New rules from the federal government are threatening our farms and food, said Baylen Linnekin, a leading food law and policy attorney and author of Biting the Hands that Feed Us: How fewer smarter laws would make our food system more sustainable.
According to Baylen, food in the United States is already heavily regulated by the federal government. Labeling laws, inspectors, restaurant letter grades, and other regulations have generally helped to create safer food.
However, a new law called the Food Safety Modernization Act (FSMA), went overboard with food and farm regulation, said Baylen. As states and agencies scramble to interpret the new laws, farmers and food producers are stuck in limbo.
Baylen pointed to a University of Hawaii FSMA guideline document, which stated, “We do not have all the answers or fully understand how FSMA will be implimented in Hawaii at this time.”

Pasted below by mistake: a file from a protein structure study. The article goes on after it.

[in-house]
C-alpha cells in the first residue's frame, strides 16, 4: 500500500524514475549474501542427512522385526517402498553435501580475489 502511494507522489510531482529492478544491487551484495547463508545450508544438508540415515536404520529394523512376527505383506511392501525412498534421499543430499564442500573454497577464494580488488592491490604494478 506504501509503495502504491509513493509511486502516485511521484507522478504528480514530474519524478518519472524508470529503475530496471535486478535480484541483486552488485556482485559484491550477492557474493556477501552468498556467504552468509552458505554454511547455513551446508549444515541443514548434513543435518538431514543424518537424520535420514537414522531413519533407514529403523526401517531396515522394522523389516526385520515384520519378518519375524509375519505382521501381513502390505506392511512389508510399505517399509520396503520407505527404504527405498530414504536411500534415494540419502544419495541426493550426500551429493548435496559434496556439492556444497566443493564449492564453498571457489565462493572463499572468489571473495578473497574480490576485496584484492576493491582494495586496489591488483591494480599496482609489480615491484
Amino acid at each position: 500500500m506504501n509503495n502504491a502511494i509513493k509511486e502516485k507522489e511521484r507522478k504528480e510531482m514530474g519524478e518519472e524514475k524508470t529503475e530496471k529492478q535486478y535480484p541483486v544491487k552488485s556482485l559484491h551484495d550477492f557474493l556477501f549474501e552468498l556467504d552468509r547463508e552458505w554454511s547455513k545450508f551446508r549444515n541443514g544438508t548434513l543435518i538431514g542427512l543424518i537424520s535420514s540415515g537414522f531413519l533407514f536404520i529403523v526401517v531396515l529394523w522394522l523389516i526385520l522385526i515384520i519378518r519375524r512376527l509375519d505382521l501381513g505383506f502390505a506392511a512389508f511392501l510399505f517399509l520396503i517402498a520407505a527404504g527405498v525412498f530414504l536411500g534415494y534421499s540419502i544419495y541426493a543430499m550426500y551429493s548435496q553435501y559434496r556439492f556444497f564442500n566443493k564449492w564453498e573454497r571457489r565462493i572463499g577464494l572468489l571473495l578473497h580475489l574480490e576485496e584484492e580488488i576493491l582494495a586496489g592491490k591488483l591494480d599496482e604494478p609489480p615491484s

Baylen said, “I’m not in any way criticizing them, because frankly, you could find extension schools around the country who are saying the exact same thing — ‘We don’t know!'”
According to Baylen, the nebulous rules are difficult to understand, ever changing, and will likely lead to many lawsuits. Baylen said, “It’s a mess.”
When the law was passed in 2016, small farmers that make under $25,000 a year were exempt, but many small farms may still be subject to the law in the future, according to Baylen. “The large producers would not have supported this law if it simply was going to be that they get inspected more. I think that they want this to apply to the small producers because they know that these regulations are crafted for their operations, and not for the smaller ones.”
Baylen added, “The little guy gets squeezed out.”
It’s not clear that the new rules will make food any safer said Baylen, however, he added, “58 percent of food born illness is caused by norovirus, which can be prevented by washing your hands.”